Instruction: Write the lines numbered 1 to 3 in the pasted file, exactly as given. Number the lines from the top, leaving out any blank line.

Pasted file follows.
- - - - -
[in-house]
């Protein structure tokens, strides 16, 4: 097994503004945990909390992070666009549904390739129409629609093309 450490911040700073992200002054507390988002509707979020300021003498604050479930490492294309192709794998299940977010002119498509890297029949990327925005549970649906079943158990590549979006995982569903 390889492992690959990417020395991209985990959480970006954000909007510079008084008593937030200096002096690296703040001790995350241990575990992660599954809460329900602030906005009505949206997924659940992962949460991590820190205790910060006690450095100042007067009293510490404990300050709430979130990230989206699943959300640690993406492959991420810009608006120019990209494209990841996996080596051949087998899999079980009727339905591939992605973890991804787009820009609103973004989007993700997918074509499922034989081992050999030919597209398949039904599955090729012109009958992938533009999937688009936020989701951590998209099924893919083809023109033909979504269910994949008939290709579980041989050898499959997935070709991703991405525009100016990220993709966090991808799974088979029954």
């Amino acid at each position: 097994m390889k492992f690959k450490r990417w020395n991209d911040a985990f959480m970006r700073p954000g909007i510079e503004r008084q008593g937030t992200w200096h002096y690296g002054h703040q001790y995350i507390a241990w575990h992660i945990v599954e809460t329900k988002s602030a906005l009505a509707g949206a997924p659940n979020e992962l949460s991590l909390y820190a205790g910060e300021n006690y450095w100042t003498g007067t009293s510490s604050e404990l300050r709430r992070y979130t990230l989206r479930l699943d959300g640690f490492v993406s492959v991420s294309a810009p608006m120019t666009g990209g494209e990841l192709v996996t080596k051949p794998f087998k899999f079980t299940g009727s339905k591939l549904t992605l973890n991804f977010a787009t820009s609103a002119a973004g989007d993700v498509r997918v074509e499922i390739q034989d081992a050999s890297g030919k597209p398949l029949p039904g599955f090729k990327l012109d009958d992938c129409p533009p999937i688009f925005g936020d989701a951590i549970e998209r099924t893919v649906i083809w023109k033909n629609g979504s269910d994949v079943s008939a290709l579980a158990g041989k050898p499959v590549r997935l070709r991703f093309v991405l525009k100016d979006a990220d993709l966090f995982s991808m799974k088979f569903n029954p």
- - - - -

[in-house]
């Protein structure tokens, strides 16, 4: 097994503004945990909390992070666009549904390739129409629609093309 450490911040700073992200002054507390988002509707979020300021003498604050479930490492294309192709794998299940977010002119498509890297029949990327925005549970649906079943158990590549979006995982569903 390889492992690959990417020395991209985990959480970006954000909007510079008084008593937030200096002096690296703040001790995350241990575990992660599954809460329900602030906005009505949206997924659940992962949460991590820190205790910060006690450095100042007067009293510490404990300050709430979130990230989206699943959300640690993406492959991420810009608006120019990209494209990841996996080596051949087998899999079980009727339905591939992605973890991804787009820009609103973004989007993700997918074509499922034989081992050999030919597209398949039904599955090729012109009958992938533009999937688009936020989701951590998209099924893919083809023109033909979504269910994949008939290709579980041989050898499959997935070709991703991405525009100016990220993709966090991808799974088979029954």
């Amino acid at each position: 097994m390889k492992f690959k450490r990417w020395n991209d911040a985990f959480m970006r700073p954000g909007i510079e503004r008084q008593g937030t992200w200096h002096y690296g002054h703040q001790y995350i507390a241990w575990h992660i945990v599954e809460t329900k988002s602030a906005l009505a509707g949206a997924p659940n979020e992962l949460s991590l909390y820190a205790g910060e300021n006690y450095w100042t003498g007067t009293s510490s604050e404990l300050r709430r992070y979130t990230l989206r479930l699943d959300g640690f490492v993406s492959v991420s294309a810009p608006m120019t666009g990209g494209e990841l192709v996996t080596k051949p794998f087998k899999f079980t299940g009727s339905k591939l549904t992605l973890n991804f977010a787009t820009s609103a002119a973004g989007d993700v498509r997918v074509e499922i390739q034989d081992a050999s890297g030919k597209p398949l029949p039904g599955f090729k990327l012109d009958d992938c129409p533009p999937i688009f925005g936020d989701a951590i549970e998209r099924t893919v649906i083809w023109k033909n629609g979504s269910d994949v079943s008939a290709l579980a158990g041989k050898p499959v590549r997935l070709r991703f093309v991405l525009k100016d979006a990220d993709l966090f995982s991808m799974k088979f569903n029954p």